The summer wore on with repeated tightening of the expander in Chase’s mouth. All of the discomfort would be worth it because this would make room for his yet undescended teeth to come in, he was told. Still, there was the agony of food particles trapped by the appliance, and that ever-constant pain of his facial bones stretching. All of the $1,500 would soon be used up on his dental work, and nothing would remain with which to purchase the mare he loved so much. Chase asked his mom countless questions, hoping for an answer that would eventually satisfy him. Could they borrow the money to buy the mare? Would grandpa help them buy her?

 

 

Could he get a job and save his money to buy the horse? His mother fielded the questions as best she could. When all else failed, she would quietly slip away to shed her own tears, that she could not provide for all the wants of her only child.

 

 

A crisp September morning brought the opening of school, which also brought the big yellow school bus to the end of the lane at Chase’s home. The school-children took turns recounting the things they did during summer vacation. When his turn came, Chase talked about other subjects, but he never mentioned the golden-colored mare named Lady. The last chapter in that story had not yet been written, and he was afraid of how it would end. The battle with the stretching appliance in his mouth had been won, and the less obtrusive retainer had taken its place.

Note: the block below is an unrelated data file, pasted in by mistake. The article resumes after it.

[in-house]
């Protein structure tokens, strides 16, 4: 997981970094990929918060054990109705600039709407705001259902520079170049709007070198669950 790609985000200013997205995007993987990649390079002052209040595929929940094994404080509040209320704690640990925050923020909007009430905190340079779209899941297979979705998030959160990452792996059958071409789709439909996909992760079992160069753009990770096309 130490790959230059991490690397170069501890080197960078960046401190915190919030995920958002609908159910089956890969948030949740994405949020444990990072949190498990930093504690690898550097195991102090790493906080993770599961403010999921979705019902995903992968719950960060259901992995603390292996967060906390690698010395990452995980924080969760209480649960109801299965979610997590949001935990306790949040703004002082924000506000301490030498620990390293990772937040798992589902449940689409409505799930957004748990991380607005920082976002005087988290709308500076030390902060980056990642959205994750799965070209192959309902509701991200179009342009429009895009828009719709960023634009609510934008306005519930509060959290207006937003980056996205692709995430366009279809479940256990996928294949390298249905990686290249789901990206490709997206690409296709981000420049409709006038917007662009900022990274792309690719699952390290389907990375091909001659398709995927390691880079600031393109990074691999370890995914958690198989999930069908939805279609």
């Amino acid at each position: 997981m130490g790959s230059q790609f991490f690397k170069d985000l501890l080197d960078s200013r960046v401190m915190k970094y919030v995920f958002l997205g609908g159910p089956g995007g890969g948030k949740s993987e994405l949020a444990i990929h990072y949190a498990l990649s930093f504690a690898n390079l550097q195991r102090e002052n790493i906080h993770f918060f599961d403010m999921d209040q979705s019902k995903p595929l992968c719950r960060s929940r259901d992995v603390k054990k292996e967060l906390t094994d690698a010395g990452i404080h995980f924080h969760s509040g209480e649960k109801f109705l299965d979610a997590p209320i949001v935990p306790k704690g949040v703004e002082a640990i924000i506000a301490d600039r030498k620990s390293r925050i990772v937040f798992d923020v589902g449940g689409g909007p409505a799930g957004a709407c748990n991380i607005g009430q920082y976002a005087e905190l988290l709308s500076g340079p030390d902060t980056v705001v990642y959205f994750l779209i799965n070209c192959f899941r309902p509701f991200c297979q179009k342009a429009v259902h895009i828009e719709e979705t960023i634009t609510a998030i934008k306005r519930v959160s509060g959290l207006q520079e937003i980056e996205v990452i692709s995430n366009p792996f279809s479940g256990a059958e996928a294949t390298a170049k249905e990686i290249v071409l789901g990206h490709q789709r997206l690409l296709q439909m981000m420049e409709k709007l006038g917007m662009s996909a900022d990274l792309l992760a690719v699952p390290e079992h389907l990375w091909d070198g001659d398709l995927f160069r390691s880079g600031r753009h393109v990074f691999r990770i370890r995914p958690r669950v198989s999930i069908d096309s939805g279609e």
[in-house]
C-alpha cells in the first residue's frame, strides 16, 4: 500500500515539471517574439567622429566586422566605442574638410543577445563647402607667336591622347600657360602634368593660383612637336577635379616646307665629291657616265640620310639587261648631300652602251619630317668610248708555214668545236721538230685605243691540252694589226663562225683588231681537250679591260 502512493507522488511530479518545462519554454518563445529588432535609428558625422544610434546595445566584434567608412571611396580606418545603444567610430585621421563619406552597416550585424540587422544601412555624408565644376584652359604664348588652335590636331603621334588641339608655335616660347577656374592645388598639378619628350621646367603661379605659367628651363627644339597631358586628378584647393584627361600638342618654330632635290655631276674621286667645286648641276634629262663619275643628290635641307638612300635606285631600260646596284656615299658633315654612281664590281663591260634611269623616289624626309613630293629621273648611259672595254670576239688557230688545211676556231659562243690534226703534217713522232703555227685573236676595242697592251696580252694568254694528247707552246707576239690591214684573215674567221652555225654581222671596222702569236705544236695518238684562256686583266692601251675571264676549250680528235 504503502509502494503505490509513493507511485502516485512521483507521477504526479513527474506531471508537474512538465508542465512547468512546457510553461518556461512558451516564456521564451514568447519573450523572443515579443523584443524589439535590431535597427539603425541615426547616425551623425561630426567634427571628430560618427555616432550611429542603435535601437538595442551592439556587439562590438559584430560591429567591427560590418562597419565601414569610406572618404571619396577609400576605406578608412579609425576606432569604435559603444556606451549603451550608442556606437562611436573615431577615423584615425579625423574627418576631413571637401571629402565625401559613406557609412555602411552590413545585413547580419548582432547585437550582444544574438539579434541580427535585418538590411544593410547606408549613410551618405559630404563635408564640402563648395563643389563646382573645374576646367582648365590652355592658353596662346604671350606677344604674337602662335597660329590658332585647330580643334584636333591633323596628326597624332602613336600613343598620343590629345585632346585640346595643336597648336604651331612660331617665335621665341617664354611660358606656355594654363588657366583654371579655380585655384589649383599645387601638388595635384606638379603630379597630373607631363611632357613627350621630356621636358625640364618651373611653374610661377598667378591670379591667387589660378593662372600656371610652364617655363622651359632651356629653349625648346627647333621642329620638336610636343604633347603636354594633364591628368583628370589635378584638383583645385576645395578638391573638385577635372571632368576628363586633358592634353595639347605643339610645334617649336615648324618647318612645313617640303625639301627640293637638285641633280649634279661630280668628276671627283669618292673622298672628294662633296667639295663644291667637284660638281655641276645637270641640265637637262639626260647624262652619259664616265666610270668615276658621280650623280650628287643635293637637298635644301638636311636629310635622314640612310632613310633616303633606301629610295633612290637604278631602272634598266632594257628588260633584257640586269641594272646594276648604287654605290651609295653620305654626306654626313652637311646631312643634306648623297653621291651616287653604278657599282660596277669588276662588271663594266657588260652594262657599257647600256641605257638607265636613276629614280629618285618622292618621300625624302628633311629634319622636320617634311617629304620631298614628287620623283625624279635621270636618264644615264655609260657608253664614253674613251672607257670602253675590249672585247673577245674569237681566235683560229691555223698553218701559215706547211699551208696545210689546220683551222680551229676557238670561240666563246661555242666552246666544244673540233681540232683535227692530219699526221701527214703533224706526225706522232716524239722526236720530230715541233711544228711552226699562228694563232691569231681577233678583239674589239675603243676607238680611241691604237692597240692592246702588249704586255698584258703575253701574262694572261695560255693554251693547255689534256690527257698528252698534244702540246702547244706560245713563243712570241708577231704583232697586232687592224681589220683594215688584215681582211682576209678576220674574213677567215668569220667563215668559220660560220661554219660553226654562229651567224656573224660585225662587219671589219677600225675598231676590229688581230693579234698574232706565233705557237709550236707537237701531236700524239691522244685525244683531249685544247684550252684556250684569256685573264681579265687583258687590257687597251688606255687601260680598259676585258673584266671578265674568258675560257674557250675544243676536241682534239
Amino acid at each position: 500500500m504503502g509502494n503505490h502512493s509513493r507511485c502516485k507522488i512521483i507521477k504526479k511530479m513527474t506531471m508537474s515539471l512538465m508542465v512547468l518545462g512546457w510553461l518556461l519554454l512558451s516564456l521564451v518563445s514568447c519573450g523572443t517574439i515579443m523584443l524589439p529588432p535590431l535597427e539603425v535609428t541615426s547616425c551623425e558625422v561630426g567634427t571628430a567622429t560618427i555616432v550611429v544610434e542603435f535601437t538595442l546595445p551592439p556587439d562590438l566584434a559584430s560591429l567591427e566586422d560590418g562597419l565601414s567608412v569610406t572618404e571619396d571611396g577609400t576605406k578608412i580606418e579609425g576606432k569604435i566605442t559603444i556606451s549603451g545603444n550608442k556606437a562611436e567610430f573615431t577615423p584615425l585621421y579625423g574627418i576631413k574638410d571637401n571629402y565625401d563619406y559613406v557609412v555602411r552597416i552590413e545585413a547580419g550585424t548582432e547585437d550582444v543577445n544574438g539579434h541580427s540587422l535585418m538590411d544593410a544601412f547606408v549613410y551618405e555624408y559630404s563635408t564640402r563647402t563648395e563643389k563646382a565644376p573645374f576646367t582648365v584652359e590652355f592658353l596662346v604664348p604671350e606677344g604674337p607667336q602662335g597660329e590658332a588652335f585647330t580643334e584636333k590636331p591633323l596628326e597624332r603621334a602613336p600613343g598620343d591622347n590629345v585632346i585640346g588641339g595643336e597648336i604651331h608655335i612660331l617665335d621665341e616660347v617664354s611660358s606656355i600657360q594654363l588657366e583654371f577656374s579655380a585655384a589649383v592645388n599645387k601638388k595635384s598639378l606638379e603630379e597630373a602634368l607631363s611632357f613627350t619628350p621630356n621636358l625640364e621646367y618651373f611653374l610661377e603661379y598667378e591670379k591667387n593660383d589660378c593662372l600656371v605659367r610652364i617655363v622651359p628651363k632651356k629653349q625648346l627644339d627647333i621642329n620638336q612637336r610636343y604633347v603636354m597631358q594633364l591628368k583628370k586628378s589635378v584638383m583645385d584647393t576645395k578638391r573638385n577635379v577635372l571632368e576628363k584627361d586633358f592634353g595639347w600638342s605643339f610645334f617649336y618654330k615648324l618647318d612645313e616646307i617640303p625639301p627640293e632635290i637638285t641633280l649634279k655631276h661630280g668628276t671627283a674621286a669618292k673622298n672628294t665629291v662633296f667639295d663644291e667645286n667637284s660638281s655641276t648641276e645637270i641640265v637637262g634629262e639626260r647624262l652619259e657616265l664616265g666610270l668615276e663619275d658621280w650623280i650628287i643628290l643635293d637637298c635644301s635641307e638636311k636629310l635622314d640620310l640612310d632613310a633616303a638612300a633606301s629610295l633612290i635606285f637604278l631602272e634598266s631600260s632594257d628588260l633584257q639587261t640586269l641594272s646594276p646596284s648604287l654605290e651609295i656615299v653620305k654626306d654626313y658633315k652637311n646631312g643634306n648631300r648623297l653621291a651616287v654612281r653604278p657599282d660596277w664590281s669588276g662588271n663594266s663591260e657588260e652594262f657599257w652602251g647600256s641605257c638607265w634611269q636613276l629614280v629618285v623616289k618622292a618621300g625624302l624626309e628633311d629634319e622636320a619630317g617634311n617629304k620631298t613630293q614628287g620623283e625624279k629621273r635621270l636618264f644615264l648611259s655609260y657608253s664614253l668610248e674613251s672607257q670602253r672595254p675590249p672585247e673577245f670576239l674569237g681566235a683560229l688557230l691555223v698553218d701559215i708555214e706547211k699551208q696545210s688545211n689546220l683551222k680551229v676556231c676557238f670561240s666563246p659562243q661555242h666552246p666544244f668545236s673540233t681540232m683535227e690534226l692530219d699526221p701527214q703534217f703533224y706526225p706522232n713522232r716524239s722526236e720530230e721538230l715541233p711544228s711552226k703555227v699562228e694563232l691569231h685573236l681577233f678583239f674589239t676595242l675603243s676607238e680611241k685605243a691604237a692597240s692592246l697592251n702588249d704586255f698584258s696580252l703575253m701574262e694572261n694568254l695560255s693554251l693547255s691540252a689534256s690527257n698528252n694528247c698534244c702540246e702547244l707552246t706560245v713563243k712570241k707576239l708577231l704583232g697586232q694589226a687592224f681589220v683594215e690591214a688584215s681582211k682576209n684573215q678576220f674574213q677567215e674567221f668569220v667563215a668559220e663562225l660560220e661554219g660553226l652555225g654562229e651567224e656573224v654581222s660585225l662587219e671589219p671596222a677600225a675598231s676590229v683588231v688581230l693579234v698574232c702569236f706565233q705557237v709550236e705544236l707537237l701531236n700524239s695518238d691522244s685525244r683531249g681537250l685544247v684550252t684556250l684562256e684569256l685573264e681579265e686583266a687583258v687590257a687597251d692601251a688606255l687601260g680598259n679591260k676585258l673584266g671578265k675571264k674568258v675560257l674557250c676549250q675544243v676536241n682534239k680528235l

With eager anticipation, Chase looked forward to the third Saturday, when his mother had promised to take him to the Rakers’ to ride Lady. Chase was up early on the appointed day. He fed his rabbits, dogs and cats, and even found time to rake leaves in the back yard.

 

 

Before Chase and his mother left the house, he filled his jacket pocket with sugar cubes for the golden-maned mare that he knew would be waiting for him. To Chase, it seemed an eternity before his mother turned the car off the main road and down the lane to the Raker farm. Anxiously, Chase strained his eyes for a glimpse of the mare that he loved so much. As they drew closer to the farmhouse and barns, he looked, but Lady was nowhere to be seen. Chase’s pulse pounded as he looked expectantly for the horse trailer. It was not there. Both the trailer and horse were gone.

 

 

His worst nightmare had become a reality. Someone had surely bought the horse, and he would never see her again.